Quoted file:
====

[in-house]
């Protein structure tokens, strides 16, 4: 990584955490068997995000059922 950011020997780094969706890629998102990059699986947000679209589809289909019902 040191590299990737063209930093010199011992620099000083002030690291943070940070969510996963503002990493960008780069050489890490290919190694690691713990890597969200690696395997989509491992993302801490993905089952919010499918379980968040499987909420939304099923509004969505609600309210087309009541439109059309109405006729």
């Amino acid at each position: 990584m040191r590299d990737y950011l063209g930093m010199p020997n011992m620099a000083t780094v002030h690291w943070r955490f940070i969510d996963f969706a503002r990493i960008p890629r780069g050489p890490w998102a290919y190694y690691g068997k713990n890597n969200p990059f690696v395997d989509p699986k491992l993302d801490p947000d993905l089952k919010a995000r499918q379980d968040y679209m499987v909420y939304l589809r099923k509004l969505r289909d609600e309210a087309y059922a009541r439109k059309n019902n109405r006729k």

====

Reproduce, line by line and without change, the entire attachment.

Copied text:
[in-house]
């Protein structure tokens, strides 16, 4: 990584955490068997995000059922 950011020997780094969706890629998102990059699986947000679209589809289909019902 040191590299990737063209930093010199011992620099000083002030690291943070940070969510996963503002990493960008780069050489890490290919190694690691713990890597969200690696395997989509491992993302801490993905089952919010499918379980968040499987909420939304099923509004969505609600309210087309009541439109059309109405006729």
């Amino acid at each position: 990584m040191r590299d990737y950011l063209g930093m010199p020997n011992m620099a000083t780094v002030h690291w943070r955490f940070i969510d996963f969706a503002r990493i960008p890629r780069g050489p890490w998102a290919y190694y690691g068997k713990n890597n969200p990059f690696v395997d989509p699986k491992l993302d801490p947000d993905l089952k919010a995000r499918q379980d968040y679209m499987v909420y939304l589809r099923k509004l969505r289909d609600e309210a087309y059922a009541r439109k059309n019902n109405r006729k």